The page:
Duke agreed to produce this after Herbert J Yates,
      the Republic Boss, agreed only a limited budget.
      This was to be the first of Duke's collaboration with Robert Fellows,
      which was to become the production company Wayne-Fellow's
      later to become Batjac.

      As expected, from the start Duke tried to take over as director,
      until sounded out by Boetticher.
      Duke left the set never to return until completion.

      Boetticher, is reported to have hated James Grant's script,
      claiming it to be written, while in a drunken stupor!

      Grant was to be instrumental in the director and Duke falling out.

      The director also criticized John Ford's interference,
      when he was involved with Duke in the final editing.

      It is worth noting some of Duke's Stock company worked on the film,
      notably Andrew V. McLaglen, Second Unit Director/ Assistant Director,
      and 'Pal' Paul Fix in a supporting role,
      with Ward Bond offering some narration

      It was a difficult and dangerous movie to make,
      filmed at times in actual bull rings,
      resulting in the death of one of the Mexican stuntmen.

      However, it ended up a reasonable movie
      with Stack turning in a credible performance.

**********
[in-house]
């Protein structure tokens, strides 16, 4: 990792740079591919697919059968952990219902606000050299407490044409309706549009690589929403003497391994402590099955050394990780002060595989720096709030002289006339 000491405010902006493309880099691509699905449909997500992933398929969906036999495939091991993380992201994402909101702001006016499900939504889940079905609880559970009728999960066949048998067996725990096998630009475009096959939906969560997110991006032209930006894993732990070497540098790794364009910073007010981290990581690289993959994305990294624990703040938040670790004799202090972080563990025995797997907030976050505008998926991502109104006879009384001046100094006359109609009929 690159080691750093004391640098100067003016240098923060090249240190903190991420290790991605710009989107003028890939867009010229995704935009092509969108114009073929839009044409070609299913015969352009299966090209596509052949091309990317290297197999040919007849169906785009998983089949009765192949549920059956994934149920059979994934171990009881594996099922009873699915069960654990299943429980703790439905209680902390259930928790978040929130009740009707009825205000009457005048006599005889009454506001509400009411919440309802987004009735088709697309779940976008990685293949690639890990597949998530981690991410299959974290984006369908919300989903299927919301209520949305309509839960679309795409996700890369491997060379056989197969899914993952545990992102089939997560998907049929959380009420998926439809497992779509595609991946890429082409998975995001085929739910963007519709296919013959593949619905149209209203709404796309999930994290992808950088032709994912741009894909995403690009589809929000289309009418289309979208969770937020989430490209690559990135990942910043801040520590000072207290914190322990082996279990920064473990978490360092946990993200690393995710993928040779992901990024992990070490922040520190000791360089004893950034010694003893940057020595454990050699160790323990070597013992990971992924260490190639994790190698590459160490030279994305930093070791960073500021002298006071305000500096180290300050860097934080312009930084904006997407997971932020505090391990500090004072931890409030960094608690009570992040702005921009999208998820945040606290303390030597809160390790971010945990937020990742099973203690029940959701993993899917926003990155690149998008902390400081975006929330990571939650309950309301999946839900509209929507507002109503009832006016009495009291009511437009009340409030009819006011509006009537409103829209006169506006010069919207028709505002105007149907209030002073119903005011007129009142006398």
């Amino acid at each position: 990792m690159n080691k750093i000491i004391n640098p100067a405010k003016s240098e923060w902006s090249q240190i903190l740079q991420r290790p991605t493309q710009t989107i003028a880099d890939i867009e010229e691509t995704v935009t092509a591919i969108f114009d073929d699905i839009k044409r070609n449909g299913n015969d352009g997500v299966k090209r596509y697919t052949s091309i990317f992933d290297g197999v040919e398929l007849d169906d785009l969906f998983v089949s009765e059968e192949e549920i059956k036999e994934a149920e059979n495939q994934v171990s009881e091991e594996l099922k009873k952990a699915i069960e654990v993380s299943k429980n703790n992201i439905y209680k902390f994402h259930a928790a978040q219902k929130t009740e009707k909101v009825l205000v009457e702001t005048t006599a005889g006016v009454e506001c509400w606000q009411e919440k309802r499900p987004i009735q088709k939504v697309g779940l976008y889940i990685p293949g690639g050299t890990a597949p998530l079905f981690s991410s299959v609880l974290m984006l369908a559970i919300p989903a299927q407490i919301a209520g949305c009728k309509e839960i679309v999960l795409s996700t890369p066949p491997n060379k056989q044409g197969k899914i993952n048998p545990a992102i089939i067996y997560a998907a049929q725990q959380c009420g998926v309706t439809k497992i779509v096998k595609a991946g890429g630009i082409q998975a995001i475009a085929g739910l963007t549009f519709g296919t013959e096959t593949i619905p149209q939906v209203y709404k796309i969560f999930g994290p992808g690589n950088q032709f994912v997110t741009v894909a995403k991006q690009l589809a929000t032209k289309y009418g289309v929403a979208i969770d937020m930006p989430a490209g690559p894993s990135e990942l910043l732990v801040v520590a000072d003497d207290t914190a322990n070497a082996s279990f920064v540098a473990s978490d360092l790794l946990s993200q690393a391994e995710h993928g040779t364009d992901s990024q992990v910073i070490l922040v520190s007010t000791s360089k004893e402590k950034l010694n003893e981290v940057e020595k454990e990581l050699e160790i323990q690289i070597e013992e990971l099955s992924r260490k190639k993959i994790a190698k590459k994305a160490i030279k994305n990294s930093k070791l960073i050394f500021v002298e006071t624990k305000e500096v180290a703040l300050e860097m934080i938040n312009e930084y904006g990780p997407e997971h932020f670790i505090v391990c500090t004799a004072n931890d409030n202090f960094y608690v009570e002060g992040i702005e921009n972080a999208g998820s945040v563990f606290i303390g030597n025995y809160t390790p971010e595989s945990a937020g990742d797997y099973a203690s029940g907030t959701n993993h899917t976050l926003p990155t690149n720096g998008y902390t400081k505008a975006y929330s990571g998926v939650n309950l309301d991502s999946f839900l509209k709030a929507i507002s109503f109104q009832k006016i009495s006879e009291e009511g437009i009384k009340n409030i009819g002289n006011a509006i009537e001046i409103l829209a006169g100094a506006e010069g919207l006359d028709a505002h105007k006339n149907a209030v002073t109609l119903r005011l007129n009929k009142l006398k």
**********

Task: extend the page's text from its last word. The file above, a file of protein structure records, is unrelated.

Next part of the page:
Music by Victor 'The Quiet Man' Young.

      User Review

      What You Think Of Bullfighting Will Determine What You Think Of This
      14 August 2007 | by ccthemovieman-1 (United States)

      Robert Stack with blonde hair? Could that really be "Elliot Ness?" Well, it was the early '50s, before Stack made a name for himself with the TV hit, "The Untouchables. For those looking back at this film for the first time, as I did in the 1990s, this was a weird sight.

      Blonde or not, the main question which might answer if you will enjoy this film is, "Does bullfighting interest you?" If it does, you'll like this; if it doesn't, you're going to be bored.

      II saw the two-hour "restored" version and it looked nicely-photographed in black-and-white and very detailed about the sport of bullfighting. There were a number of scenes where I started to get bored, to be honest, and I hard time sticking with it but I have no interest in bullfighting, either. It leaves me cold. If I had interest, well, I would have a totally different outlook on the film.

      Kudos to Stack for doing - at least in some spots - his own bullfighting. That was impressive and shows me the man had guts. The skeet-shooting scene also was real as he was a pretty good marksman.

      The romantic scenes, as expected, were so-so as "Chuck Regan" (Stack) pursues his bullfighting coach's daughter, "Anita de la Vega" (Joy Page)

      If you love bullfighting, this film would be a "must-have" because it goes into the "sport" in some detail and even mixes in some live footage (in the long version). I would suggest the longer version, anyway, because that's the way the filmmaker intended the audience to see his work. Given a choice, always see the longer version and then make up your own mind whether it should have been cut or not
      .
      Best Wishes
      Keith
      London- England

      The post was edited 9 times, last by ethanedwards ().